Handwritten Notation

    Closing Thoughts on Entry Techniques for Music Notation

    Module 21: Software for Scorewriting, Scanning, and Digital Music Readers
    Why Study This Module
    Scorewriting Software

    Six Exemplar Scorewriters for Desktop Computers
    Software Choice: Music Content Requirements
    Basic Setup and
    Operation
    Note Entry
    Basic Editing
    Editing Music Details
    Playback, Printing, and Saving/Sharing
    Specialized Capabilities Overall
    Other Scorewriter Software for Desktop Computers

    Scorewriters for Mobile Devices
    Mobile Options for Scorewriting Exemplar Software
    StaffPad (iPadOS, Windows)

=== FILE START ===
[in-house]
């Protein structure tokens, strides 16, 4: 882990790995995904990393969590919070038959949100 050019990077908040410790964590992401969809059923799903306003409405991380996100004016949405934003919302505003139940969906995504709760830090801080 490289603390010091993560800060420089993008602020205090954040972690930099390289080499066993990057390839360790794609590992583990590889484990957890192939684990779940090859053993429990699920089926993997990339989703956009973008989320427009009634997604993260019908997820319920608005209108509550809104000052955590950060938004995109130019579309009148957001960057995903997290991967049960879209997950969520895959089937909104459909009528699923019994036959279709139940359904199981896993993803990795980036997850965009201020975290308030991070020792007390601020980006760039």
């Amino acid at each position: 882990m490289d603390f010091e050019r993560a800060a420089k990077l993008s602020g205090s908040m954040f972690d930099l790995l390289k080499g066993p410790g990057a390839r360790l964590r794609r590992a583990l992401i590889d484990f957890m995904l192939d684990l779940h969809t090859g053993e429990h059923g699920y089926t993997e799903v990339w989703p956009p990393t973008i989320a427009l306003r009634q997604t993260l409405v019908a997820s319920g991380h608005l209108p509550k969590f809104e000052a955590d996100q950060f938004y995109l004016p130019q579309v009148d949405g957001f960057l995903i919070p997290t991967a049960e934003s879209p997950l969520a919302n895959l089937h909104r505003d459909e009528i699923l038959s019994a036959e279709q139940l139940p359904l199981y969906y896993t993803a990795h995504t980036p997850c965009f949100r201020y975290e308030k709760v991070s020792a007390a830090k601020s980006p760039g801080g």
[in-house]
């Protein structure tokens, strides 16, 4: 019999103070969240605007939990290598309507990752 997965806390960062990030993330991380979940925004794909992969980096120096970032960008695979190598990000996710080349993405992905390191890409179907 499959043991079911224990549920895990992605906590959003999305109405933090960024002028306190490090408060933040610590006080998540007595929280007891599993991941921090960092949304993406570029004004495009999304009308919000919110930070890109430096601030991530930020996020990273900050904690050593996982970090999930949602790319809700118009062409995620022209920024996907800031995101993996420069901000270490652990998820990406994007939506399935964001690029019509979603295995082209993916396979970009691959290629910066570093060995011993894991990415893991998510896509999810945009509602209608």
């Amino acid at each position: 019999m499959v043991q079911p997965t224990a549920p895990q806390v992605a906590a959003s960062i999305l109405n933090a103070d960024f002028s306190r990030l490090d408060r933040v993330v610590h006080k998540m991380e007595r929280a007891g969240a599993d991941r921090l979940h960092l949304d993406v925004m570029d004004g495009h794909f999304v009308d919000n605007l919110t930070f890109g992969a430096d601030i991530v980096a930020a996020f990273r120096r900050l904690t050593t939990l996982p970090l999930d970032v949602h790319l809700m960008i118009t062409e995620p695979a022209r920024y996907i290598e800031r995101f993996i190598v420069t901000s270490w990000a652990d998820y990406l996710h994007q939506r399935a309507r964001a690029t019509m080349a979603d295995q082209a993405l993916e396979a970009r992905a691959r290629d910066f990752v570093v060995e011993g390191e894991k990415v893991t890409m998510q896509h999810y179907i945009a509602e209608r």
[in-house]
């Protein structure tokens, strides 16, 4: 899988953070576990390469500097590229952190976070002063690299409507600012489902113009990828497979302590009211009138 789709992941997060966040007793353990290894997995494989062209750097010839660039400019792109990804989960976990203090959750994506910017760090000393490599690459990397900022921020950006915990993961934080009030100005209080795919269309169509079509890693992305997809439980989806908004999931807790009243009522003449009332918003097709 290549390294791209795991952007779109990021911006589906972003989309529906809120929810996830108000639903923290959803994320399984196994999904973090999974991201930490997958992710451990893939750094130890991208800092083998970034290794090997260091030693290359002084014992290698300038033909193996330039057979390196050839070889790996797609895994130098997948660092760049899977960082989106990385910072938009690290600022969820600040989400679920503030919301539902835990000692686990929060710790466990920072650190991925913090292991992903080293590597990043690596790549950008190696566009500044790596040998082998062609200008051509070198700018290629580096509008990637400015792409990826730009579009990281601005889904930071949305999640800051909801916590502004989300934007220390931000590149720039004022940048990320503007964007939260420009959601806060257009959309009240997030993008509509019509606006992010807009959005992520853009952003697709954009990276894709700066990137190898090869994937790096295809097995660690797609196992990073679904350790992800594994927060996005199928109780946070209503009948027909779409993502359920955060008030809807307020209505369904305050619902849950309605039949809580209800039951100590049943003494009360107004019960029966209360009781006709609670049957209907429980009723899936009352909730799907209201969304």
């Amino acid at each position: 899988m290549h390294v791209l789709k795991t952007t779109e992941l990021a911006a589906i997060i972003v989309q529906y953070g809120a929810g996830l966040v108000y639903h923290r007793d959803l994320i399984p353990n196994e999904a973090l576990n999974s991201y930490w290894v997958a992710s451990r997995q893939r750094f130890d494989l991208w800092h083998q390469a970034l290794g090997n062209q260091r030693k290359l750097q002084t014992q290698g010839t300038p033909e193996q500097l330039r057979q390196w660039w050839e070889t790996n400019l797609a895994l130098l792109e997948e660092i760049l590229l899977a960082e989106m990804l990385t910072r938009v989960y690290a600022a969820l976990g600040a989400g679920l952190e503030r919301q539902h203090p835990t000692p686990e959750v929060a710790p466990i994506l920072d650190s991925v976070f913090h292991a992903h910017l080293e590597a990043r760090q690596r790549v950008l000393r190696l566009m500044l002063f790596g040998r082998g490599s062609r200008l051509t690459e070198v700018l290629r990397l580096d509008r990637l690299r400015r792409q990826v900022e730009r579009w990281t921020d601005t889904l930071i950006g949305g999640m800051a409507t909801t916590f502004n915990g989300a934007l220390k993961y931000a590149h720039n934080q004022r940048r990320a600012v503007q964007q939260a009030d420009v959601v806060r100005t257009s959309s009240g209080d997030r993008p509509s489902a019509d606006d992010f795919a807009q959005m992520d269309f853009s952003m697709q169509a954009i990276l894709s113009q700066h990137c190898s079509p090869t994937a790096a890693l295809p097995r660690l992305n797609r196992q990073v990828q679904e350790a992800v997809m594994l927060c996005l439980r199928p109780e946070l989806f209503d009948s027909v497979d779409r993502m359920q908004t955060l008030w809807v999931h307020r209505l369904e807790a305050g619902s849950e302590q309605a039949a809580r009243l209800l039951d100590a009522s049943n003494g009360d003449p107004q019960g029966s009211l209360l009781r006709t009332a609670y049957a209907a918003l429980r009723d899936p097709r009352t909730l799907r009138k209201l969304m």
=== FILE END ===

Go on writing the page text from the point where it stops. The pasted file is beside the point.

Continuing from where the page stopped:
Still More Options for Scorewriter Mobile Apps
    Optical and Audio Music Scanning Software
    Characteristics of Optical and Audio Music Scanning Software
    SmartScore X2 (macOS, Windows)
    Music-to-XML (macOS, Windows
    PhotoScore Ultimate & NotateMe Ultimate 2020 (macOS, Windows)
    AudioScore Ultimate 2020 (macOS, Windows)
    ScanScore (macOS, Windows)
    PlayScore 2 Professional (iOS, iPadOS, Android)

    Digital Music Reader Applications
    Characteristics of Digital Music Readers
    forScore (iOS, iPadOS)
    Newzik (iOS, iPadOS)
    TomPlay (iOS, iPadOS, Android, Windows, MacOS, Web-Based)
    Other Digital Music Readers


    Module 22: Hardware for Music Printing, Scanning, and Mobile Music Reading
    Why Study This Module?
    Printers for Music Notation

    Overview of Printer Concepts and Operations
    The Mechanics of Inkjet and Laser Printing
    Physical Properties in Common with Inkjet and Laser Printers
    Printing Music Parts and Scores
    Setting Up Music Page Sizes for Printing from a Scorewriter
    Final Notes on Laser and Inkjet Printers for Music

    Scanners and OMR
    The Mechanics of a Scanner
    Optical Music Recognition (OMR)